April 20, 2009

When does a Step-Parent Have to Pay Child Support?

It's a common misconception that only biological parents have a child support obligation when a relationship breaks down. Rather, the law states that where a step-parent or common law partner of someone with a child has been standing in the role of a parent, known as in loco parentis, the court will order that person to pay child support, even though they are not biologically related to the child.

However, child support will only be ordered where the person is found to be a "parent", which is a defined term under the Family Relations Act:

A "parent" includes
(a) a guardian or guardian of the person of a child, or
(b) a stepparent of a child if
(i) the stepparent contributed to the support and maintenance of the child for at least one year, and
(ii) the proceeding under this Act by or against the stepparent is commenced within one year after the date the stepparent last contributed to the support and maintenance of the child;

Section 1(2) of the Act states:

(2) For the purpose of paragraph (b) of the definition of "parent" in subsection (1), a person is the stepparent of a child if the person and a parent of the child
(a) are or were married, or
(b) lived together in a marriage-like relationship for a period of at least 2 years and, for the purposes of this Act, the marriage-like relationship may be between persons of the same gender.

So to summarize, the court will only order a step-parent to pay child support where three conditions are met.

The step-parent:
  • was either in a marriage-like (common law) relationship with the child's parent for at least two years OR married to the child's parent for any length of time; AND
  • contributed to the child's support or maintenance for at least one year; AND
  • last contributed to the child's maintenance or support within one year of the date that the child support claim was filed with the court.

This last point means that if the biological parent starts a court action for child support more than a year after the step-parent last contributed to the child's maintenance, the court will almost certainly dismiss the case because it is after the limitation date in the Act.

April 16, 2009

Free Family, Wills and Consumer Protection Law Classes Next Week

The People’s Law School provides public legal education to all residents in British Columbia and whenever possible, they also provide public legal education to people in British Columbia’s immigrant communities in their own languages. The People’s Law School is an independent, non-profit, non-political society whose purpose is to provide British Columbians – especially those with particular legal needs – with reliable and impartial information about the law. They accomplish this by means of speakers, training workshops, publications, theatre, and special events.

For more information, please visit www.publiclegaled.bc.ca.

The following classes have been arranged through the Speaker Request Program at the People's Law School. Attendance must be confirmed for a minimum of fifteen people before the class can go ahead.

Family Law
Tuesday, April 21, 2009 - 7:00pm to 8:30pm
Surrey Public Library, Guildford Branch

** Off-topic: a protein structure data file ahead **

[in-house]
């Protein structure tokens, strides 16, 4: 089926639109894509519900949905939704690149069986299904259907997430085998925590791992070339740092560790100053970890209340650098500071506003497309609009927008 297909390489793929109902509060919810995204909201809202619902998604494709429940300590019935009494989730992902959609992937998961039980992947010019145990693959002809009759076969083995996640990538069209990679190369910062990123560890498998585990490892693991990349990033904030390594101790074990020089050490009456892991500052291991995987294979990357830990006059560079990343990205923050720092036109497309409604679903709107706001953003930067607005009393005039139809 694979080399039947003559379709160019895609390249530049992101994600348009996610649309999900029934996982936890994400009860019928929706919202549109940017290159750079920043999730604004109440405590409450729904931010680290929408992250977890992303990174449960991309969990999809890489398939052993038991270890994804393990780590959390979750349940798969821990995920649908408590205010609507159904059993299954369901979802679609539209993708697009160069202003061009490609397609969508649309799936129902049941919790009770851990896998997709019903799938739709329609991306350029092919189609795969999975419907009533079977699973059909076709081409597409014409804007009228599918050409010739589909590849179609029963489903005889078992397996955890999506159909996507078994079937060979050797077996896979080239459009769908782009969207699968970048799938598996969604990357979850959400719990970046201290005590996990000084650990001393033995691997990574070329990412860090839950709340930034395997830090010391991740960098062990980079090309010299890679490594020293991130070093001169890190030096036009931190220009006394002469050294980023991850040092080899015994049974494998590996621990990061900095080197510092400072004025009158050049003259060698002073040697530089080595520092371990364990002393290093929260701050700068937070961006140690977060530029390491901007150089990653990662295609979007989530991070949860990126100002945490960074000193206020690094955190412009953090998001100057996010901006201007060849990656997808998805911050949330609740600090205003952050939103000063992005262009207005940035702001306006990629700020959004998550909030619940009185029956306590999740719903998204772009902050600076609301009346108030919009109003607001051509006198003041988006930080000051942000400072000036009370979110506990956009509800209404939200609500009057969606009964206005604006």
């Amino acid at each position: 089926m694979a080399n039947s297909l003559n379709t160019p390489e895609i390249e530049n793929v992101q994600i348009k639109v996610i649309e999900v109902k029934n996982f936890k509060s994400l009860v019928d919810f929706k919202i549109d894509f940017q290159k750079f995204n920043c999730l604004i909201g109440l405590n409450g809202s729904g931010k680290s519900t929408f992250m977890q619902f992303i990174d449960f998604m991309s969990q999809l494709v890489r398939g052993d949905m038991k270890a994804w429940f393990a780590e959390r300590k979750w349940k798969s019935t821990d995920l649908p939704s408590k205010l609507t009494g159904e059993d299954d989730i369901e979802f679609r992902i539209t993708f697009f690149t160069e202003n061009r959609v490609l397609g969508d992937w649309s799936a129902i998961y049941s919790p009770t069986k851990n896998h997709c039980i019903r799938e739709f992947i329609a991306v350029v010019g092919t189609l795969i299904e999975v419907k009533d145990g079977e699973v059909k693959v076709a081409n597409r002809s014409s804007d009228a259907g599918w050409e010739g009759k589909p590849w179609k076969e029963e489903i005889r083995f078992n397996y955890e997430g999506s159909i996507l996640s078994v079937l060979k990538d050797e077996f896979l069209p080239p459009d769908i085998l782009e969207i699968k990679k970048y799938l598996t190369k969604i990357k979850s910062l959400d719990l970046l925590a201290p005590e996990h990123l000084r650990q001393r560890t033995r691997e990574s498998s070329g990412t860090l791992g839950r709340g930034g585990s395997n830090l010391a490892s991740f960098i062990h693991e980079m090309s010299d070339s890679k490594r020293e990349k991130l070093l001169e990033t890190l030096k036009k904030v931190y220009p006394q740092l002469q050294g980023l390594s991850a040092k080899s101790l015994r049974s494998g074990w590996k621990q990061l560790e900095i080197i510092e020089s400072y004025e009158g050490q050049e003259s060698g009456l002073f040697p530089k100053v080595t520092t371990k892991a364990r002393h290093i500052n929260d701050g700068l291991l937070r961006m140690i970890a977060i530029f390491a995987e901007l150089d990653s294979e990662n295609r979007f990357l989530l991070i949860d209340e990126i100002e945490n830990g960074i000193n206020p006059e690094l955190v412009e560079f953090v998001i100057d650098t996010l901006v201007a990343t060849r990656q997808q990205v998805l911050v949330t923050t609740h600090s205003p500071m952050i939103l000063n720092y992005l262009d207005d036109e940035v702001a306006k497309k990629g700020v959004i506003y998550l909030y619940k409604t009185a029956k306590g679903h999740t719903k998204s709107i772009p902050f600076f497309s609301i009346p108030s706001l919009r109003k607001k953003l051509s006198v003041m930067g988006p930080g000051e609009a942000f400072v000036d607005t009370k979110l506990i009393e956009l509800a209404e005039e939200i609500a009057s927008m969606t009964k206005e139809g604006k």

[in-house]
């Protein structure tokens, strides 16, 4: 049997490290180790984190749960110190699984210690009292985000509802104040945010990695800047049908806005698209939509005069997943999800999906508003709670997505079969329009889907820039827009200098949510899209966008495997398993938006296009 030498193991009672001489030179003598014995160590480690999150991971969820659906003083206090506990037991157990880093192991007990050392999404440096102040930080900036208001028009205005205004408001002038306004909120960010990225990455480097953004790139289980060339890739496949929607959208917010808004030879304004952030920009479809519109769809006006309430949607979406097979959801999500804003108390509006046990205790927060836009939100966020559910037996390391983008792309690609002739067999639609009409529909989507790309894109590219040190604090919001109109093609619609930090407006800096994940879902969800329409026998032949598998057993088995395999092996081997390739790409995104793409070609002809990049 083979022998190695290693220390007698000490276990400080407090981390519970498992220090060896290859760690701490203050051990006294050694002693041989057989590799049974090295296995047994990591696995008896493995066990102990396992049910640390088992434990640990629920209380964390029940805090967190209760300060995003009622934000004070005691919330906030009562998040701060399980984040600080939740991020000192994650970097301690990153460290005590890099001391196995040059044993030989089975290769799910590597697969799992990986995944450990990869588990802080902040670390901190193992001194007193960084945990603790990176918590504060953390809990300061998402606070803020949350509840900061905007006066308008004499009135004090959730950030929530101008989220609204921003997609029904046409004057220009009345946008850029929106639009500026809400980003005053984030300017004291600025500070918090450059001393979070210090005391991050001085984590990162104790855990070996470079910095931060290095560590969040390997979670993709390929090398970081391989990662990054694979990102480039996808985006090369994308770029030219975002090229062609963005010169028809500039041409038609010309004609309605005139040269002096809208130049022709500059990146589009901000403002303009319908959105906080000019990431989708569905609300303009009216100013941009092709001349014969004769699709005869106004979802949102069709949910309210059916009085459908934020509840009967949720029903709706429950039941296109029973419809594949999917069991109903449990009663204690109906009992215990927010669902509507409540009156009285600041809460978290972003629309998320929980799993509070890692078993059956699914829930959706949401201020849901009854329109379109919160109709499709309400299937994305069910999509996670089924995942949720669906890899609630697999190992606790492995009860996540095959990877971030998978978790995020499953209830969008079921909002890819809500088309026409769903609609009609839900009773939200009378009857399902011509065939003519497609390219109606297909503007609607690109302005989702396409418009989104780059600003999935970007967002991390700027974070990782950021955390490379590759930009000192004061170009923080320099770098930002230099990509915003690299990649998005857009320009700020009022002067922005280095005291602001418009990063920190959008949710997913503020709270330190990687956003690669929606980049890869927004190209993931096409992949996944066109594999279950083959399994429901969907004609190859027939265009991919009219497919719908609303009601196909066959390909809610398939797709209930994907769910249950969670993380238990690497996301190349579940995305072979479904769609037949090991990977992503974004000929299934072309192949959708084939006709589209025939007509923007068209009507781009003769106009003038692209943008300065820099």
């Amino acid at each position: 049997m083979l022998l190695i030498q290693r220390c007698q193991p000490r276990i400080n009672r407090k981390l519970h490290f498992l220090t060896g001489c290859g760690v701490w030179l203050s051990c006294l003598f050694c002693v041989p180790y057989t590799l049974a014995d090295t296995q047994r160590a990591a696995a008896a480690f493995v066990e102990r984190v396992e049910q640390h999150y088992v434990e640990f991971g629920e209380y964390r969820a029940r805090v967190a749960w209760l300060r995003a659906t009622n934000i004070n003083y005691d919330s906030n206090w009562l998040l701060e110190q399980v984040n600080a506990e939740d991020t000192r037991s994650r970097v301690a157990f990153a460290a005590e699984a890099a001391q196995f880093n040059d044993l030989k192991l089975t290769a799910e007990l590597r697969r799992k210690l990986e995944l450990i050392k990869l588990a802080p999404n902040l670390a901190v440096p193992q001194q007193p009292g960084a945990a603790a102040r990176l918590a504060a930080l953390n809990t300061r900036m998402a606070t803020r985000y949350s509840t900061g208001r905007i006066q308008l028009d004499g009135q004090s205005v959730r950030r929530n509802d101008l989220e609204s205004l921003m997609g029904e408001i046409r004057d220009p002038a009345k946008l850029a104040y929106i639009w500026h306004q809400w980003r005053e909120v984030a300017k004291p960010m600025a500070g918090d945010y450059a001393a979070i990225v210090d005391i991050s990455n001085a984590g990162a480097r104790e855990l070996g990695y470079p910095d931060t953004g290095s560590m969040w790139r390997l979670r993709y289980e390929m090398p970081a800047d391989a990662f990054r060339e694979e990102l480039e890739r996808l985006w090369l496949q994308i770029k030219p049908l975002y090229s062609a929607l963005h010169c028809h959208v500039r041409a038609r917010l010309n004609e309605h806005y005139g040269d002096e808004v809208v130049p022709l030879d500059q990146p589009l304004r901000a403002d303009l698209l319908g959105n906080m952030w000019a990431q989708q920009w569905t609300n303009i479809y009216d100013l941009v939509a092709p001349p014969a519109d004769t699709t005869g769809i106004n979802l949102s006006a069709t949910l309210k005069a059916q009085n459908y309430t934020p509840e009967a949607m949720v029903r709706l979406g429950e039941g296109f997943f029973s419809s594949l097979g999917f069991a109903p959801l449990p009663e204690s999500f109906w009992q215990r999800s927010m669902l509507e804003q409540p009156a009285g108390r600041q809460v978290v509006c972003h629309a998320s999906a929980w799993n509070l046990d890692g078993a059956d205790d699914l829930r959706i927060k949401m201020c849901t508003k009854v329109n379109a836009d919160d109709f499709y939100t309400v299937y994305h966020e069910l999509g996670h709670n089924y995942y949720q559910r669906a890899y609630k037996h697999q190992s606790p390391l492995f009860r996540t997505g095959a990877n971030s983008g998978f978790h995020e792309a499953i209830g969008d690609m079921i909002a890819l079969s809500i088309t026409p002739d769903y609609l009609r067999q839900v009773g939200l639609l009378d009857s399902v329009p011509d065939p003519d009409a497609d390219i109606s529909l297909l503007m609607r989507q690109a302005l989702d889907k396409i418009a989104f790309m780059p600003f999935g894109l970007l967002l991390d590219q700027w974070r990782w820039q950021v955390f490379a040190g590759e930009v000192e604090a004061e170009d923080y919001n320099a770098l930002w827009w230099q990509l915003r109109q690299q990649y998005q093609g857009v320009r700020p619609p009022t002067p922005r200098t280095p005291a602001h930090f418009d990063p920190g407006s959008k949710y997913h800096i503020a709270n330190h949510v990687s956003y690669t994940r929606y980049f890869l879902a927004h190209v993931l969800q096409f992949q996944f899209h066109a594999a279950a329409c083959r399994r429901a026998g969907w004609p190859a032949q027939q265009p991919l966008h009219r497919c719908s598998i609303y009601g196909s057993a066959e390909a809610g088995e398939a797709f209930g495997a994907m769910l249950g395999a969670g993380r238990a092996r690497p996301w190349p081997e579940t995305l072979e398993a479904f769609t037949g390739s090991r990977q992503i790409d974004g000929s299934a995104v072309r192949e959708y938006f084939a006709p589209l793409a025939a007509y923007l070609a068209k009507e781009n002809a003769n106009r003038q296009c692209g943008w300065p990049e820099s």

15105 – 105th Avenue, Surrey
RSVP: Johanne Walesch, 604.598.7366

Speaker: G Creighton Scott, Peterson Stark Scott

Wednesday, April 22, 2009 - 7:00pm to 8:30pm
Surrey Public Library, Whalley Branch
10347 – 135th Street, Surrey
RSVP: Ilona Sachura, 604.598.7428

Speaker: David Halkett, McQuarrie Hunter LLP

Thursday, April 23, 2009 -2:00pm to 3:30pm
Surrey Public Library, Semiahmoo Branch
1815 – 152nd Street, Surrey
RSVP: Ilona Stachur, 604.598.7428

Speaker: Renee Aldana,Greig, Wilson & Rasmussen

Immigration Law (in Punjabi)
Monday, April 20, 2009 - 7:00pm to 8:30pm
Surrey Public Library, Fleetwood Branch
15996 – 84th Avenue, Surrey
RSVP: Harjinder Thind, 604.598.7346

Speaker: Barinder Sanghera, Sanghera Law Group

Saturday, April 25, 2009 - 10:00am to 11:30am
Surrey Public Library, Strawberry Hill Branch
7399 – 122nd Street, Surrey
RSVP: Tania Tong, 604.501.5839

Speaker: Ajeet Kang, Kang & Company

Scams to Avoid
Saturday, April 25, 2009 - 9:30am to 10:45am
Alma Van Dusen Room
Vancouver Public Library
350 West Georgia Street, Vancouver
RSVP: Caroline Wilson, 604.331.5412

Speaker: Simone Lis, Better Business Bureau

Also offered in French
"Méfiez-vous des arnaques!"
Saturday, April 25, 2009 - 2:00 to 3:00pm
At AJEFCB
227- 1555 West 7th avenue, Vancouver
Information: 778.373.3931

Speaker: Lloyd Duhaime

Wills and Estates
Monday, April 20, 2009 - 7:00pm to 8:30pm
Surrey Public Library, Cloverdale Branch
5642 – 176A Street, Surrey
RSVP: Laurie Cook, 604.598.7326

Speaker: Richard Wenner, Hamilton, Duncan, Armstrong & Stewart Law Corporation

Monday, April 20, 2009 -10:00am to 11:30am
Surrey Public Library, Ocean Park Branch
12854 – 17th Avenue, Surrey
RSVP: Eva Wilson, 604.502.6449

Speaker: Kim Karras,Brawn, Karras & Sanderson

Tuesday, April 21, 2009 - 3:30pm to 5:00pm
Burnaby Public Library
6100 Willingdon Avenue, Burnaby
RSVP: Yail Waisman, 604.436.5400

Speaker: Donald Drysdale, Drysdale Bacon McStravick

Saturday, April 25, 2009 - 11:15am to 12:30pm
Alma Van Dusen Room
Vancouver Public Library
350 West Georgia Street, Vancouver
RSVP: Caroline Wilson, 604.331.5412

Speaker: Ken Kramer, KMK Law Corporation

Also offered in French
"Testaments et successions"
Saturday, April 25, 2009 - 4:00 to 5:00pm
At AJEFCB
227- 1555 West 7th avenue, Vancouver
Information: 778.373.3931

Speaker: Lloyd Duhaime

[Source: Canadian Bar Association, B.C. Branch]

April 14, 2009

Vancouver Law Day - April 25, 2009

Law Day 2009, an annual event put on by the Canadian Bar Association - B.C. Branch provides the public with the opportunity to learn about the law, the legal profession and the legal institutions that form the cornerstones of our Canadian democracy.

On Saturday, April 25th from 10am to 3om all residents of the Greater Vancouver area are invited to come down to the Central Vancouver Public Library, located at 350 West Georgia Street (between Homer, Hamilton and Robson Streets). At Law Day, the public can learn what the justice system is doing to keep us safe on the streets and in our homes while upholding the rights of all Canadians under the Charter of Rights and Freedoms.

Some events which may be helpful for those needing legal advice are:
  • "Scams to Avoid", a free law class from 9:30am - 10:45am in the Alma Vandusen room at the Vancouver Public Library.
  • "Wills and Estates", a free law class from 11:15am-12:30pm, also at the Alma Vandusen room at the Vancouver Public Library.
  • "Dial a Lawyer", Lower Mainland residents are invited to call 604.687.3221 between 10:00 am and 2:00 pm to speak with a lawyer for up to 15 minutes at no cost.